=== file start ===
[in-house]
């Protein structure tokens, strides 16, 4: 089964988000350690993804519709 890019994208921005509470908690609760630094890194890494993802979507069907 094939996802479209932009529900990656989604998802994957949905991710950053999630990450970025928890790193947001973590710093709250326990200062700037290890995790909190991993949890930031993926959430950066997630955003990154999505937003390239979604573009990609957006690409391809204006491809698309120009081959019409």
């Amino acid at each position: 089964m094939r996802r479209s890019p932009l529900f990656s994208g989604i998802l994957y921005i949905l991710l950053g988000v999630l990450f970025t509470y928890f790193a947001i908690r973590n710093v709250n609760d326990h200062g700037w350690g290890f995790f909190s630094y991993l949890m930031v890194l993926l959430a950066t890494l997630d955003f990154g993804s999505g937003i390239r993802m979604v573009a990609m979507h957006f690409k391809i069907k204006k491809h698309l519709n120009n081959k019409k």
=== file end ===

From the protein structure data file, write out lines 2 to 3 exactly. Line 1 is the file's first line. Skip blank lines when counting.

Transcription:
């Protein structure tokens, strides 16, 4: 089964988000350690993804519709 890019994208921005509470908690609760630094890194890494993802979507069907 094939996802479209932009529900990656989604998802994957949905991710950053999630990450970025928890790193947001973590710093709250326990200062700037290890995790909190991993949890930031993926959430950066997630955003990154999505937003390239979604573009990609957006690409391809204006491809698309120009081959019409």
């Amino acid at each position: 089964m094939r996802r479209s890019p932009l529900f990656s994208g989604i998802l994957y921005i949905l991710l950053g988000v999630l990450f970025t509470y928890f790193a947001i908690r973590n710093v709250n609760d326990h200062g700037w350690g290890f995790f909190s630094y991993l949890m930031v890194l993926l959430a950066t890494l997630d955003f990154g993804s999505g937003i390239r993802m979604v573009a990609m979507h957006f690409k391809i069907k204006k491809h698309l519709n120009n081959k019409k």